A Phrase is a small group of related words within a sentence or clause. A phrase functions as a part of speech and includes a head (or headword), which determines the nature of the unit.

Principal Types of Phrases:

1. Adjective Phrase: A word group with an adjective as its head. This adjective may be accompanied by modifiers, determiners, and/or qualifiers. Adjective phrases modify nouns. They may be attributive (appearing before the noun) or predicative(appearing after a linking verb), but not all adjectives can be used in both positions.


Hanifah opened a sweet young coconut.                                                                                                                   Humans can be fairly ridiculous animals.                                                                                                                     Femmi thinks the Gala tastes awfully funny.

2. Adverbial Phrase: A word group with an adverb as its head. This adverb may be accompanied by modifiers or qualifiers. An adverb phrase can modify a verb, an adjective, or another adverb, and it can appear in a number of different positions in a sentence.


The Cheshire Cat vanished quite slowly, beginning with the end of its tail.                                                                               The players responded surprisingly well to all the pressures of the playoffs.

3. Infinitive Phrase: A verbal construction made up of the particle to and the base form of a verb, with or without modifiers, complements, and objects. An infinitive phrase can function as a noun, an adjective, or an adverb, and it can appear in various places in a sentence.


1. The specific images presented in films are often hard to remember in the same way that dreams are hard to remember.

2. The only way to never fail is to never attempt anything.

4. Noun Phrase: A word group with a noun or pronoun as its head. The simplest noun phrase consists of a single noun. The noun head can be accompanied by modifiers, determiners (such as the, a, her), and/or complements. A noun phrase (often abbreviated as NP) most commonly functions as a subject, object, or complement.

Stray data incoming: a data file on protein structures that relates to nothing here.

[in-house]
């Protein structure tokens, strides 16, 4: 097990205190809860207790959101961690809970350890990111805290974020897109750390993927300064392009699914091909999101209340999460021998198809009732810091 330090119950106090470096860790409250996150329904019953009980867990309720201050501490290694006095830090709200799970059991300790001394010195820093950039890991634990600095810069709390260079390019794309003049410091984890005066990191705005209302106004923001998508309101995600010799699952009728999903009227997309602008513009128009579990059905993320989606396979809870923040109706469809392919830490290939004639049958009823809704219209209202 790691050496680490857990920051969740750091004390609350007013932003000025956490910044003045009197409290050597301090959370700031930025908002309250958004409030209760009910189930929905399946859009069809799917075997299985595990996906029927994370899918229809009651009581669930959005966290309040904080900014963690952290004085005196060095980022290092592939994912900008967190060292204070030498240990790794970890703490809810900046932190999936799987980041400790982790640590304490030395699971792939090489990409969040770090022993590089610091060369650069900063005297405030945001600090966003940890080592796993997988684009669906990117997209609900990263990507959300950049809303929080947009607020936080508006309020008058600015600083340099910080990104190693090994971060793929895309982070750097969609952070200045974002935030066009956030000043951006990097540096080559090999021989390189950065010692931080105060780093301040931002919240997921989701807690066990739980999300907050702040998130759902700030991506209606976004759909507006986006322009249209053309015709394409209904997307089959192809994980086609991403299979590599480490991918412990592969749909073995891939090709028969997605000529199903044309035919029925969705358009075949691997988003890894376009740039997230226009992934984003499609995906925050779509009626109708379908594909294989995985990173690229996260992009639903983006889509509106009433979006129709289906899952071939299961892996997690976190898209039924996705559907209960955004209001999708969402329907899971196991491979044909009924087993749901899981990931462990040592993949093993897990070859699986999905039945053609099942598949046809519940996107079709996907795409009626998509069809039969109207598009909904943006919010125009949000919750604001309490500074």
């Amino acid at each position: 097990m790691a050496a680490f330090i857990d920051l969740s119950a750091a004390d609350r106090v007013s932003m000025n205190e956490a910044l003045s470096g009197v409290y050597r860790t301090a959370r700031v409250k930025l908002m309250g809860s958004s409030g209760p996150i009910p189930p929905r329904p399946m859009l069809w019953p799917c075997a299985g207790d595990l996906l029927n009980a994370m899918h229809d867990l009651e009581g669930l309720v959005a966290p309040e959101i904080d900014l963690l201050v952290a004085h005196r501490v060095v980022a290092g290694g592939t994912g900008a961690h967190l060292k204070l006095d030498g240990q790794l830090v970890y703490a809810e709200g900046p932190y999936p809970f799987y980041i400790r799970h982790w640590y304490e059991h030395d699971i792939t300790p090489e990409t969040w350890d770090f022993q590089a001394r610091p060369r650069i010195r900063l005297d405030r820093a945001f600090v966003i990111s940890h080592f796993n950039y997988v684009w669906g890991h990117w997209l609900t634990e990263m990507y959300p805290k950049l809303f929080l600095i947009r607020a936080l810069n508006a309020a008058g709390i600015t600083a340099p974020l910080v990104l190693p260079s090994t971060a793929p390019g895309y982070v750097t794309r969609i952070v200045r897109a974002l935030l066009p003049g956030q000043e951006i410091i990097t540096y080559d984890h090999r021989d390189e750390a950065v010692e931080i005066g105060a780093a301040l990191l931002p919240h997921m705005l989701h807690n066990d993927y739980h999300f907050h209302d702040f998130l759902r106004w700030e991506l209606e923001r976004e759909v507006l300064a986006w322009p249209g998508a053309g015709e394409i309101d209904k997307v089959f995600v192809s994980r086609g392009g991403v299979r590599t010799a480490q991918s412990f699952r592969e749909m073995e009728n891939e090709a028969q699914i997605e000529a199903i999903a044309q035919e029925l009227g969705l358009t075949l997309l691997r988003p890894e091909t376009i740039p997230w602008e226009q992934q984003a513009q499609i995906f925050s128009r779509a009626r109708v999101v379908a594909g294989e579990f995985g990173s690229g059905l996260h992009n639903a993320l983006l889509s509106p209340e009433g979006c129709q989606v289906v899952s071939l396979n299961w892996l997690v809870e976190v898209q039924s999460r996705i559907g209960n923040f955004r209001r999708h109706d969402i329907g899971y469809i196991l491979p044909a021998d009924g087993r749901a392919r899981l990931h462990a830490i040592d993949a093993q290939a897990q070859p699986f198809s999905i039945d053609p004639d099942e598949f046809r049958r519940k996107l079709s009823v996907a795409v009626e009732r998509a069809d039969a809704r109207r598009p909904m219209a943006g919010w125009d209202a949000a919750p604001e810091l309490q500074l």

1. Panting, Harry fell forwards over the hydrangea bush, straightened up and stared around.

2. I would hold my laugh, bite my tongue, grit my teeth, and very seriously erase even the touch of a smile from my face.

5. Participial Phrase: A word group consisting of a present participle (also known as an -ing form) or past participle (also known as an -en form), plus any modifiers, objects, and complements. A participial phrase commonly functions as an adjective.


1. Driven by a steam engine, the first dishwasher was invented by an Indiana housewife in 1889.

2. The great fish moved silently through the night water, propelled by short sweeps of its crescent tail

6. Prepositional Phrase: Like adjectives and adverbs, prepositional phrases add meaning to the nouns and verbs in our sentences. There are two prepositional phrases in the following sentence: The steamy air in the kitchen reeked of stale food.

The first prepositional phrase– in the kitchen — modifies the noun air ; the second– of stale food –modifies the verb reeked . The two phrases provide information that helps us understand the sentence.

7. Verb Phrase: A word group that includes a main verb and its auxiliaries. Verb Phrases can be identified by . . . substitution procedures. Consider the sentence: Nimat cried, where cried constitutes the VP. Among many others, the following strings can substitute for cried in the slot Nimat _____. They thus fit the frame and are VPs (the verb in each VP is italicized):

Nimat fell.
Nimat lost the race,
Nimat won a prize for her efforts in the tournament.

References: About.com & Wikipedia.org